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ATM Golam Bari recipient of an International Travel Grant to the IEEE World Congress on Computational Intelligence conference

Atm Bari

May 29, 2018

Under the supervision of Associate Professor Alessio Gasper, ATM Golam Bari, a doctoral student in the Department of Computer Science and Engineering, is a recipient of an International Travel Grant from the Office of Graduate Studies. Bari will represent USF and travel to the IEEE World Congress on Computational Intelligence conference in Rio de Janeiro, Brazil where he will present his two papers.

Bari's research interests are in Evolutionary Algorithms (EAs) and their application to computer-aided learning. More specifically, he is interested in leveraging EAs to automatically design practice exercises for novice programmers. Simply looking at this problem from the perspective of the Coevolutionary dynamics that arise between two co-adapting populations (learners vs. practice problems) allows supporting algorithmic solutions to both exercises synthesis and characterization of concept inventories specific to both the study material and the student population.

Congratulations, Bari! 

See below to read more about Bari's papers. 
To learn more about IEEE Computational Intelligence Society, click here.

Paper 1 title: Selection Methods to Relax Strict Acceptance Condition in test-based Coevolution
Authors: ATM Golam Bari, Alessio Gaspar, R. Paul Wiegand, Anthony Bucci
Summary: The work presented in this paper is motivated within a higher-level goal. This paper investigates how theoretical concepts of underlying test-based coevolutionary computation can be used to improve educational outcomes in situations in which student (candidate) performance is assessed through the application of exercise sets (tests). More specifically, a computer-aided teaching system allowing novice programmers to hone their skills against coevolved practice exercises is developed, deployed and analyzed. To this end, some new selection conditions that include both Pareto dominated and Pareto non-dominated tests, as well as other factors to help provide distinctions are proposed. The potential benefits of also considering Pareto non-dominated solutions are illustrated by a visualization of the underlying interaction space in terms of levels. In addition, some new performance metrics that allow one to compare our various selection methods in terms of ideal evaluation of coevolution are also developed.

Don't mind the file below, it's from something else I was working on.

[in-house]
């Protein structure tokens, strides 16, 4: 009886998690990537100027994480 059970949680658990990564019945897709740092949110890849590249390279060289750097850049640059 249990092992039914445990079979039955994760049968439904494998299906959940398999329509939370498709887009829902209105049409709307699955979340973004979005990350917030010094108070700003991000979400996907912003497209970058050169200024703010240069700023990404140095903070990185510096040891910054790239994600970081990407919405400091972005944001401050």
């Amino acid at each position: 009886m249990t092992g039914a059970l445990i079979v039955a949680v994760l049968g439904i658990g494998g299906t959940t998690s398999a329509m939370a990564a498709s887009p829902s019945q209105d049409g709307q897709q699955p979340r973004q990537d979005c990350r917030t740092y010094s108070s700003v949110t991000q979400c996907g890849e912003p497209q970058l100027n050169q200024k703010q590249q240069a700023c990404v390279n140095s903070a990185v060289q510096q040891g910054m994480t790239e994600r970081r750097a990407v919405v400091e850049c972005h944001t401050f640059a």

Paper 2 title: DynTLBO - A Teaching Learning-based Dynamic Optimization Algorithm
Authors: ATM Golam Bari, Alessio Gaspar
Summary: The Teaching Learning Based Optimization algorithm simulates the knowledge-transfer process between teacher and learners as well as between peer learners. Although this algorithm has been already successfully applied to both constrained and unconstrained engineering optimization problems, it sometimes prematurely converges toward local optima, especially in high dimensional, multimodal, or deceptive fitness landscapes. This work is motivated to maintain diversity in converging populations; thus balancing the trade-off of search space explorations vs exploitation. To do so, we improve the peer selection policy in "learner phase" and introduce different types of immigrant solutions before starting of "teacher phase". Then we measure the performance of the algorithm both in static and especially in dynamic environment. We found that the resulting DynTLBO algorithm showed significant performance improvements on commonly used benchmarks.